The Theresa E. Connor and Cape Sable may not be sea-borne, but that doesn't stop visitors to the Fisheries Museum of the Atlantic from boarding the wharf-side vessels. Once aboard, they can explore above and below deck while retired fishermen and captains demonstrate their fishing skills and recount tales from their seafaring days. Inside the museum's 19th-century buildings, three exhibition floors share space with a 7-foot high vista tank, and 11 salt water tanks that comfortably house oceanic critters such as lobsters, eels, and Atlantic whitefish. More animals including scallops and sea anemone occupy the wharf, whose Tidal Touch Tank lets visitors stroke a bumpy sea star or share their first kiss with a mermaid.
Elsewhere in the museum complex, guests can launch a model schooner, watch fish-filleting demos, learn about Prohibition-era rum running, or take in fishing-related films in the Ice House Theatre. The Old Fish Factory Restaurant & Ice House Bar and the Salt Store Gift Shop, housed in a former salt storehouse, provide souvenirs both edible and otherwise.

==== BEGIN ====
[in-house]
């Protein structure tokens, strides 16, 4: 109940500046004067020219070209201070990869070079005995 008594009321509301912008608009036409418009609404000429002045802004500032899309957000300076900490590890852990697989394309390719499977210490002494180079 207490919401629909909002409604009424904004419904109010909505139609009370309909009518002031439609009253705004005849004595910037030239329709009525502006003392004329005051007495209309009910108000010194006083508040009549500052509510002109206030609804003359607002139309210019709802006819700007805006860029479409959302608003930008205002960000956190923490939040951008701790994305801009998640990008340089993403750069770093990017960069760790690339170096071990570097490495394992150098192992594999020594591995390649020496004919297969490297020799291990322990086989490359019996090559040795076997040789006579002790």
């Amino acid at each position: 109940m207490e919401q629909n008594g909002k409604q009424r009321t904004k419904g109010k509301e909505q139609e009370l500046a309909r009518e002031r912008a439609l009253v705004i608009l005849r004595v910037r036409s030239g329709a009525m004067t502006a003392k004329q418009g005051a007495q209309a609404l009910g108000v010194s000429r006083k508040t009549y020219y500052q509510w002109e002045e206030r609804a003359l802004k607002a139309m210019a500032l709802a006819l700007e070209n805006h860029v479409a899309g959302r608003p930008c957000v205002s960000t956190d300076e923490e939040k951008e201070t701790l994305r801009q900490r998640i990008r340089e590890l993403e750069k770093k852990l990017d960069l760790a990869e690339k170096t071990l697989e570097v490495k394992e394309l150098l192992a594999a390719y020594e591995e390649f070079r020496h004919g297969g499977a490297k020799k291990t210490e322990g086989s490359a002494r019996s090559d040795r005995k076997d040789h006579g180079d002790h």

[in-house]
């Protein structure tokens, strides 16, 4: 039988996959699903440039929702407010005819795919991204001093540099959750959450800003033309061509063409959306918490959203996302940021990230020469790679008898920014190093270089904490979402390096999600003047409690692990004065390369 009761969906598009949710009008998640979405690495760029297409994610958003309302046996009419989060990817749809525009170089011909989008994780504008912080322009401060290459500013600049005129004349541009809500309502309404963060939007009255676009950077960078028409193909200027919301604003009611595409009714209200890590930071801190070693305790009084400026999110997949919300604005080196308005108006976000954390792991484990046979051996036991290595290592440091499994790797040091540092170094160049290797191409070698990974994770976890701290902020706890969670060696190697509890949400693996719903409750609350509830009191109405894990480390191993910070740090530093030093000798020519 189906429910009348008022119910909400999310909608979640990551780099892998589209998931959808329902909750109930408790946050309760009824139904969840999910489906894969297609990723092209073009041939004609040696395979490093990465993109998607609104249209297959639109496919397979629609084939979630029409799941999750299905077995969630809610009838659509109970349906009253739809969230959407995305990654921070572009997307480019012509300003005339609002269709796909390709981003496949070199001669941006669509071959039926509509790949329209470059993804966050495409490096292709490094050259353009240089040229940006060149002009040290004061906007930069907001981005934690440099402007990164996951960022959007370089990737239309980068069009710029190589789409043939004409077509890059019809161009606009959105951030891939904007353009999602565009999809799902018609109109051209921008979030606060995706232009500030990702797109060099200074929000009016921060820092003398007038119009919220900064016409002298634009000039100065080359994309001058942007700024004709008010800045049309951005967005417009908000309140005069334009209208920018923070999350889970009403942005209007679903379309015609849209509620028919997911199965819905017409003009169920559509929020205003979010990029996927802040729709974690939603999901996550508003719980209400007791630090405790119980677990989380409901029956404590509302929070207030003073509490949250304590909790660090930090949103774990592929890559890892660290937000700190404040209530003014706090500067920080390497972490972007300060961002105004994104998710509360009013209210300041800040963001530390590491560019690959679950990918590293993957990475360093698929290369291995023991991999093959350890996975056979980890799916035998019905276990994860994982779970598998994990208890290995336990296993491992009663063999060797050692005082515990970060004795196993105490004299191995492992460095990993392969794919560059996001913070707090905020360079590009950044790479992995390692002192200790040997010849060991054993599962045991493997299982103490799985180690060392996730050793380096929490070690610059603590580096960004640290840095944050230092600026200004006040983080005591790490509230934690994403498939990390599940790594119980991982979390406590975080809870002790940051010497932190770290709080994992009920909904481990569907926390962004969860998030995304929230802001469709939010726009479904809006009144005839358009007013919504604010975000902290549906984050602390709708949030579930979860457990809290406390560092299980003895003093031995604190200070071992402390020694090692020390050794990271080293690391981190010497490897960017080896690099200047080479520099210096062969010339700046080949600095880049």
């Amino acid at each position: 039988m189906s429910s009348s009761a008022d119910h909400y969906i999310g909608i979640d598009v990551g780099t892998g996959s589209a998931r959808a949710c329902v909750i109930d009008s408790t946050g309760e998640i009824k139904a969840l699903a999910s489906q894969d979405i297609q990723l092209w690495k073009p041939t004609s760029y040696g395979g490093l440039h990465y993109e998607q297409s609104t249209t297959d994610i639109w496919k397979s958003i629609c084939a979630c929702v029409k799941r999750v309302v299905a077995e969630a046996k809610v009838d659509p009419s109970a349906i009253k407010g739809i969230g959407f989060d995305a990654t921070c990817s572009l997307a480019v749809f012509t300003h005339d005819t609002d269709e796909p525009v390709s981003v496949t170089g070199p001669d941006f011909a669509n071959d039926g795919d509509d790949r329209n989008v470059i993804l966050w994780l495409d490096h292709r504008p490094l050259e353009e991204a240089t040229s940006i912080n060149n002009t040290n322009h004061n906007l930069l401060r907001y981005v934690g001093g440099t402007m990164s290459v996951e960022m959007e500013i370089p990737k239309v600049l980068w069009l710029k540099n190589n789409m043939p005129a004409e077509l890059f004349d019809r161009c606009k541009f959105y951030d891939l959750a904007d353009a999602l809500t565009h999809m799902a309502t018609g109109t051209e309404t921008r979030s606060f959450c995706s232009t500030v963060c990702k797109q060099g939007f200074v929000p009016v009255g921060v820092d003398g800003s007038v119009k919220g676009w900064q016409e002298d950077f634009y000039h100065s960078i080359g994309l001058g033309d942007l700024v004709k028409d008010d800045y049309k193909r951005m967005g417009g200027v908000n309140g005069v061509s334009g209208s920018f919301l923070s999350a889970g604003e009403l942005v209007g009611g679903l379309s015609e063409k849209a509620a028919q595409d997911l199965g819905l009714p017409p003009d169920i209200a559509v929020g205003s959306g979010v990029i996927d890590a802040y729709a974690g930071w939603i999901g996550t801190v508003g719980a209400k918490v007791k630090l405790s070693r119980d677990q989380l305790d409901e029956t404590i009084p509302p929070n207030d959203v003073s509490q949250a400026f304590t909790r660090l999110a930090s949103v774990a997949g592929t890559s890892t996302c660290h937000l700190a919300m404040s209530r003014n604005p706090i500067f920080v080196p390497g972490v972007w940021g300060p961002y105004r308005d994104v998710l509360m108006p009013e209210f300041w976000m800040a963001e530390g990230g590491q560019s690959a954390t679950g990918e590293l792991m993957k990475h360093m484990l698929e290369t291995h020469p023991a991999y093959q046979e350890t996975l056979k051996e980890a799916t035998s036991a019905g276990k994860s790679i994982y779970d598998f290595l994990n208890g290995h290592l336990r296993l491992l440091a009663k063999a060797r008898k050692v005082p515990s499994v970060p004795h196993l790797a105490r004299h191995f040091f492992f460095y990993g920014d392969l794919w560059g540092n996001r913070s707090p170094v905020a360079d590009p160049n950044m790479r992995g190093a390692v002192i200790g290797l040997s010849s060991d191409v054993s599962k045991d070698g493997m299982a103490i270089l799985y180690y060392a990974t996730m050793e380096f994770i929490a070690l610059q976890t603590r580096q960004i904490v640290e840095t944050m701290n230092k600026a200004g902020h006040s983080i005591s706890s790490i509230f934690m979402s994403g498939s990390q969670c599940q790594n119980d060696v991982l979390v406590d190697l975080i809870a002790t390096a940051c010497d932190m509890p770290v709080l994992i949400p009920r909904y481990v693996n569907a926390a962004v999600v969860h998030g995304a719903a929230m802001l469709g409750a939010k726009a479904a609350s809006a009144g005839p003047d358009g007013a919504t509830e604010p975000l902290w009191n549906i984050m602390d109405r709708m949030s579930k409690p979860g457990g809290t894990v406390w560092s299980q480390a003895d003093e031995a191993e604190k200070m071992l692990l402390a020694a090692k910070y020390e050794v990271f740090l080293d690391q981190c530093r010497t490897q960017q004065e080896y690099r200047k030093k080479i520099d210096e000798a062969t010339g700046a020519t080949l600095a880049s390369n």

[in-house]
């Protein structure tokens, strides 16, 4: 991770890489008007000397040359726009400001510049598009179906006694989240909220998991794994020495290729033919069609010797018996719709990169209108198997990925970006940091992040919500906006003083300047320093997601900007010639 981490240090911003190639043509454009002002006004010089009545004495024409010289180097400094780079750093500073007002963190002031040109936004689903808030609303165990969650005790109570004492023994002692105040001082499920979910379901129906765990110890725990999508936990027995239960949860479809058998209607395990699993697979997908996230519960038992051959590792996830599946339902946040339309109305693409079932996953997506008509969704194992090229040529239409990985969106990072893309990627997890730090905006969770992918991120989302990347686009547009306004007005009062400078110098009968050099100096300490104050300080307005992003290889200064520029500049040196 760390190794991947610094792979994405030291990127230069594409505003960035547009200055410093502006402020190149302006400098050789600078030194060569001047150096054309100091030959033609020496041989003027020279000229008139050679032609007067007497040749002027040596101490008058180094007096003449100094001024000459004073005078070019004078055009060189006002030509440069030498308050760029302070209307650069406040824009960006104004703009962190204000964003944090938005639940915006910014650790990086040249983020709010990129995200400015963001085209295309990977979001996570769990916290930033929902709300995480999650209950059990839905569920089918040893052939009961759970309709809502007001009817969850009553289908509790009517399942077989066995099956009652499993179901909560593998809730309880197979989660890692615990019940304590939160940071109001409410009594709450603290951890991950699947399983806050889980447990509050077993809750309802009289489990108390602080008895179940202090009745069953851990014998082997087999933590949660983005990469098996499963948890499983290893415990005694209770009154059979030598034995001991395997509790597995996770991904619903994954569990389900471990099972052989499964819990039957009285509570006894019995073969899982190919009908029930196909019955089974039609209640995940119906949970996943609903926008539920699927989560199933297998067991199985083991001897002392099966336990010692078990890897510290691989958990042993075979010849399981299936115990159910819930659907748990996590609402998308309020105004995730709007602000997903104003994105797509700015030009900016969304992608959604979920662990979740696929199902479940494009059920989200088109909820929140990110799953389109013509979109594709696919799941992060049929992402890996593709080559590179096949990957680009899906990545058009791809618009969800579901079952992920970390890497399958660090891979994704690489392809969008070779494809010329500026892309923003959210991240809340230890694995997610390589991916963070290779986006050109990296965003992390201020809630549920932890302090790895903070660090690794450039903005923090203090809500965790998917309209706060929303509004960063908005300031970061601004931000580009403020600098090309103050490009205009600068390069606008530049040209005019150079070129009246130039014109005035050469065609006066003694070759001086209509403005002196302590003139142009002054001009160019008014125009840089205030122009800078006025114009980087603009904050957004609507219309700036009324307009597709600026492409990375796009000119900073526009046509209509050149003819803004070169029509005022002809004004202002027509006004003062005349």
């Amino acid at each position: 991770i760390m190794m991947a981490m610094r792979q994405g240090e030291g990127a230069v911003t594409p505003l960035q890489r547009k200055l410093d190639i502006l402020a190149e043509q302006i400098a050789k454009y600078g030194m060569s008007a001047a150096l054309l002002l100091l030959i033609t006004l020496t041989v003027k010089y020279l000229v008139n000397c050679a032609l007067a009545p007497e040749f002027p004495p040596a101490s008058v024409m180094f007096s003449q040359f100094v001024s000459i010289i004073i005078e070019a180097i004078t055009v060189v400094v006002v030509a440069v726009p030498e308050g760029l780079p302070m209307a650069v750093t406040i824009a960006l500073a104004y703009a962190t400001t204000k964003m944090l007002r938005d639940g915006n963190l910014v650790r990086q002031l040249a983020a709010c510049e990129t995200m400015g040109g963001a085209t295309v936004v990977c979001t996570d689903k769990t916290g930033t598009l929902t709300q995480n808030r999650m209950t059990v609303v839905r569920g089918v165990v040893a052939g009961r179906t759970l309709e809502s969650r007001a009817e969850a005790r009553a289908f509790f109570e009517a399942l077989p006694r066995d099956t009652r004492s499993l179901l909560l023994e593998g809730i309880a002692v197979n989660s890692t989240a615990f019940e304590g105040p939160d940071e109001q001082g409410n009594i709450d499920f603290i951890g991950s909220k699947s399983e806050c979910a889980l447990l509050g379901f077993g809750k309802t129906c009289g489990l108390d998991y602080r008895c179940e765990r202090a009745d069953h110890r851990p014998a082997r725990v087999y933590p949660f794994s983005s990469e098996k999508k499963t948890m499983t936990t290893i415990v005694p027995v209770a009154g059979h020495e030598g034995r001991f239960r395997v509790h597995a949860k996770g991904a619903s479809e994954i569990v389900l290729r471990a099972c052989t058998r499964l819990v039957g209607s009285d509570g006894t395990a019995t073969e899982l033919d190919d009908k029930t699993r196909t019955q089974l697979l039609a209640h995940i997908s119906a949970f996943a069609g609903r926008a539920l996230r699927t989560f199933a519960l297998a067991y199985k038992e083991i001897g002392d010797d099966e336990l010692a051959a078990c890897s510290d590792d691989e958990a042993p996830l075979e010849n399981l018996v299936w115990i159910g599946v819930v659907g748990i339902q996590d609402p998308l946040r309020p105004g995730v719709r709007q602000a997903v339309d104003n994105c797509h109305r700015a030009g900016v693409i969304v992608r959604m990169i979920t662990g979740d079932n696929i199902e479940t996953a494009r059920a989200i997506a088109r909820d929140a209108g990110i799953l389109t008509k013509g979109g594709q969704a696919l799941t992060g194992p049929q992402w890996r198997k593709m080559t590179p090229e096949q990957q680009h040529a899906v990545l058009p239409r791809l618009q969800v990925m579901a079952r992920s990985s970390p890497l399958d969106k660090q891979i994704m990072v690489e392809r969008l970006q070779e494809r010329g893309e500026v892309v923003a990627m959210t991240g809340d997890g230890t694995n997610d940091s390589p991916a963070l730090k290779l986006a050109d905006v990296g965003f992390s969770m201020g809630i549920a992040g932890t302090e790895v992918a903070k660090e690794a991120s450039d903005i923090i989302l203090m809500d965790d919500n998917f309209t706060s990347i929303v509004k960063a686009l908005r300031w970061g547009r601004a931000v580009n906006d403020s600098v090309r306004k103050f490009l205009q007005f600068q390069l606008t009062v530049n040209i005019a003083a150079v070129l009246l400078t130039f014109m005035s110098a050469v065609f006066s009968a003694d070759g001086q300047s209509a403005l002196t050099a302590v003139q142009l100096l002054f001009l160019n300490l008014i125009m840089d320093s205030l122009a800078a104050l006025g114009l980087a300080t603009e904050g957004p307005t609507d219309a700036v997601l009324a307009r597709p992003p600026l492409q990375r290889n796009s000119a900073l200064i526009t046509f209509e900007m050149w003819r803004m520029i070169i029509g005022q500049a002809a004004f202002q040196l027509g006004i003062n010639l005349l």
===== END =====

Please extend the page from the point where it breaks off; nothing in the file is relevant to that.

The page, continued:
The museum's season lasts from mid-May to mid-October.
Surprisingly spry for a 90-year-old, Gus the gopher tortoise greets Museum of Natural History visitors while strolling around the premises and snacking on clover and dandelions. As the museum's mascot for more than six decades, Gus has amassed a substantial following, and he keeps his 1,500+ Facebook friends abreast of the latest goings-on at his home's seven permanent galleries. Unearthed tools, arrowheads, and Tupperware of the Mi'kmaq and Acadian peoples await in the archaeology exhibit, and the pre-contact culture, religion, and language of Nova Scotia come to life in the ethnology hall. Life-sized models of feathered bipeds and four-legged furballs lurk in the mammals-and-birds gallery. Live snakes, frogs, salamanders, and honeybees call Netukulimk home, embodying a Mi'kmaq conception of the relationship between the human and natural worlds.